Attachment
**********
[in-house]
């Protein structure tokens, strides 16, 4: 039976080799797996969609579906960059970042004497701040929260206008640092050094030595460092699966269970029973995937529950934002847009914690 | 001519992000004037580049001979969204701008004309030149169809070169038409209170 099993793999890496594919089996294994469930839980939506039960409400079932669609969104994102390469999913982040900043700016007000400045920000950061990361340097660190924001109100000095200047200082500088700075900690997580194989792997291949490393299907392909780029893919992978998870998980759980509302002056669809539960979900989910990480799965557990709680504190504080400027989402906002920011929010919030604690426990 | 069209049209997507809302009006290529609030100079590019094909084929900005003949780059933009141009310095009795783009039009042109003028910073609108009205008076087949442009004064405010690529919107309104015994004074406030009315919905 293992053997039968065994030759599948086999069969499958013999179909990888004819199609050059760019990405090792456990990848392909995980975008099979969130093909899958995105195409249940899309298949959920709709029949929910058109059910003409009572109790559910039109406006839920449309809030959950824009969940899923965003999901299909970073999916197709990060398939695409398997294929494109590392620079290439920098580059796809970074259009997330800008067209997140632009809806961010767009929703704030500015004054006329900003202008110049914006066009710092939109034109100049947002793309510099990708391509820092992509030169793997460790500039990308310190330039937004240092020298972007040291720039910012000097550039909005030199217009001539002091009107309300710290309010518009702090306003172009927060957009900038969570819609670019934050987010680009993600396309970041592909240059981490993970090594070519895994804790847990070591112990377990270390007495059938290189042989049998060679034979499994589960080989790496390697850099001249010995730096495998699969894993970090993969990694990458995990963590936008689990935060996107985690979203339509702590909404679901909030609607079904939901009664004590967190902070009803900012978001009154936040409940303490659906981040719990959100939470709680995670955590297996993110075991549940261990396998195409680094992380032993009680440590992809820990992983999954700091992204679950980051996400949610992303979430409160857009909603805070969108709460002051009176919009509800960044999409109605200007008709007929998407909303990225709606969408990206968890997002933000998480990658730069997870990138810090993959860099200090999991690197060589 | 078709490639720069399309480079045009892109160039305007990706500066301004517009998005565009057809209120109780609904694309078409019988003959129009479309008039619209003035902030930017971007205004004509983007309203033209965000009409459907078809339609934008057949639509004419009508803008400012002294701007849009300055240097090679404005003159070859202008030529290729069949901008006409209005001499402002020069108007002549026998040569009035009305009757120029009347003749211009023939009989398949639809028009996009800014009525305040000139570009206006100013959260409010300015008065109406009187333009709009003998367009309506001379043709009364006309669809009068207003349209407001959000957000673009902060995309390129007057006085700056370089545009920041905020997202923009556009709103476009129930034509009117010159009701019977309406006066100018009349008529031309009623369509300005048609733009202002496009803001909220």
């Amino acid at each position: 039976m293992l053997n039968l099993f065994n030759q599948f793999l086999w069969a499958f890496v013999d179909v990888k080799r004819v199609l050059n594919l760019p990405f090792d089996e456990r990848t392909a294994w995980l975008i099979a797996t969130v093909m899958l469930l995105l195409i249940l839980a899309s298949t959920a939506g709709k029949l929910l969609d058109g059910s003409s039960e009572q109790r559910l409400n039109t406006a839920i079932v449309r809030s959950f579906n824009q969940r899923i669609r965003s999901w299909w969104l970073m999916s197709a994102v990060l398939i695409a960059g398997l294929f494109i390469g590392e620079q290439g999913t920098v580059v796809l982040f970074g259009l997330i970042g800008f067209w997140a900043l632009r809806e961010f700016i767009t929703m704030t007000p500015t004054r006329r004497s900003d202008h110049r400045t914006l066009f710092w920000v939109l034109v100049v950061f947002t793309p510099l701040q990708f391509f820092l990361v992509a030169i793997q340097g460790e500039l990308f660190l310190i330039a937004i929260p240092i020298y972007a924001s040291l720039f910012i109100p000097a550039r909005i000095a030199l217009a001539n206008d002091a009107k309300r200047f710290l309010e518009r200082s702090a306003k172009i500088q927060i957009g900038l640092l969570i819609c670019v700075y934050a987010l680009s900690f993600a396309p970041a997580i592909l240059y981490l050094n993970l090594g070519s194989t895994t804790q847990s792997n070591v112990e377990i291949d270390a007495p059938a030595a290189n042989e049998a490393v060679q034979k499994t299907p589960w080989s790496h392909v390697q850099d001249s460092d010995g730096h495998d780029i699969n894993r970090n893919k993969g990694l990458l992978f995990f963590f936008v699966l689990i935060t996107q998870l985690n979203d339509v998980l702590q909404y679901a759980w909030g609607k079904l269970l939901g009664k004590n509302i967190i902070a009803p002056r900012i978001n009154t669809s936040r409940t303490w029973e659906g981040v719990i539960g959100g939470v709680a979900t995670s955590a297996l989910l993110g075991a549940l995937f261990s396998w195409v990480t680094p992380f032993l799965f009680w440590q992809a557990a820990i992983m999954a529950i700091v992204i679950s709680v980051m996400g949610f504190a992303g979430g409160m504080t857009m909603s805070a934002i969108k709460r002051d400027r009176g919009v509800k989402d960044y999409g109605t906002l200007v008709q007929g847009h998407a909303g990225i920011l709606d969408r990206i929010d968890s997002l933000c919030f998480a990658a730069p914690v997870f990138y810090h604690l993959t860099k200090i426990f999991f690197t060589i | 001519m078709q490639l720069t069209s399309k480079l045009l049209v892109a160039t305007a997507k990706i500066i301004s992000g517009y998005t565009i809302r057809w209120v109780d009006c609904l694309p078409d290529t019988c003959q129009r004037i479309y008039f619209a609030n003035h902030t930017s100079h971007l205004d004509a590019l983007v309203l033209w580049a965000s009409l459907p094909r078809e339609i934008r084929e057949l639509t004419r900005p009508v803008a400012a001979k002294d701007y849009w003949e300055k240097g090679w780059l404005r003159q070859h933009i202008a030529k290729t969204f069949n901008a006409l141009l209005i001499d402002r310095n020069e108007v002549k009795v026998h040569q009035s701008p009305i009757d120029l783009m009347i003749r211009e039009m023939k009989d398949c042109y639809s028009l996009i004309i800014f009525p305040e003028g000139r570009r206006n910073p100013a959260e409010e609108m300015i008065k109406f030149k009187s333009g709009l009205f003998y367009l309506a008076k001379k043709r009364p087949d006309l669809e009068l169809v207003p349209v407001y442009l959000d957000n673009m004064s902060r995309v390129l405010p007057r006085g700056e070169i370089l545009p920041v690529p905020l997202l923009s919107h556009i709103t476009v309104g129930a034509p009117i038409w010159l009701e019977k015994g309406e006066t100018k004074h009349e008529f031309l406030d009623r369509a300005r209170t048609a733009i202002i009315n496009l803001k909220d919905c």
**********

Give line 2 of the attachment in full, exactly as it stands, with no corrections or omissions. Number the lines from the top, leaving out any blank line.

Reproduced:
């Protein structure tokens, strides 16, 4: 039976080799797996969609579906960059970042004497701040929260206008640092050094030595460092699966269970029973995937529950934002847009914690 | 001519992000004037580049001979969204701008004309030149169809070169038409209170 099993793999890496594919089996294994469930839980939506039960409400079932669609969104994102390469999913982040900043700016007000400045920000950061990361340097660190924001109100000095200047200082500088700075900690997580194989792997291949490393299907392909780029893919992978998870998980759980509302002056669809539960979900989910990480799965557990709680504190504080400027989402906002920011929010919030604690426990 | 069209049209997507809302009006290529609030100079590019094909084929900005003949780059933009141009310095009795783009039009042109003028910073609108009205008076087949442009004064405010690529919107309104015994004074406030009315919905 293992053997039968065994030759599948086999069969499958013999179909990888004819199609050059760019990405090792456990990848392909995980975008099979969130093909899958995105195409249940899309298949959920709709029949929910058109059910003409009572109790559910039109406006839920449309809030959950824009969940899923965003999901299909970073999916197709990060398939695409398997294929494109590392620079290439920098580059796809970074259009997330800008067209997140632009809806961010767009929703704030500015004054006329900003202008110049914006066009710092939109034109100049947002793309510099990708391509820092992509030169793997460790500039990308310190330039937004240092020298972007040291720039910012000097550039909005030199217009001539002091009107309300710290309010518009702090306003172009927060957009900038969570819609670019934050987010680009993600396309970041592909240059981490993970090594070519895994804790847990070591112990377990270390007495059938290189042989049998060679034979499994589960080989790496390697850099001249010995730096495998699969894993970090993969990694990458995990963590936008689990935060996107985690979203339509702590909404679901909030609607079904939901009664004590967190902070009803900012978001009154936040409940303490659906981040719990959100939470709680995670955590297996993110075991549940261990396998195409680094992380032993009680440590992809820990992983999954700091992204679950980051996400949610992303979430409160857009909603805070969108709460002051009176919009509800960044999409109605200007008709007929998407909303990225709606969408990206968890997002933000998480990658730069997870990138810090993959860099200090999991690197060589 | 078709490639720069399309480079045009892109160039305007990706500066301004517009998005565009057809209120109780609904694309078409019988003959129009479309008039619209003035902030930017971007205004004509983007309203033209965000009409459907078809339609934008057949639509004419009508803008400012002294701007849009300055240097090679404005003159070859202008030529290729069949901008006409209005001499402002020069108007002549026998040569009035009305009757120029009347003749211009023939009989398949639809028009996009800014009525305040000139570009206006100013959260409010300015008065109406009187333009709009003998367009309506001379043709009364006309669809009068207003349209407001959000957000673009902060995309390129007057006085700056370089545009920041905020997202923009556009709103476009129930034509009117010159009701019977309406006066100018009349008529031309009623369509300005048609733009202002496009803001909220």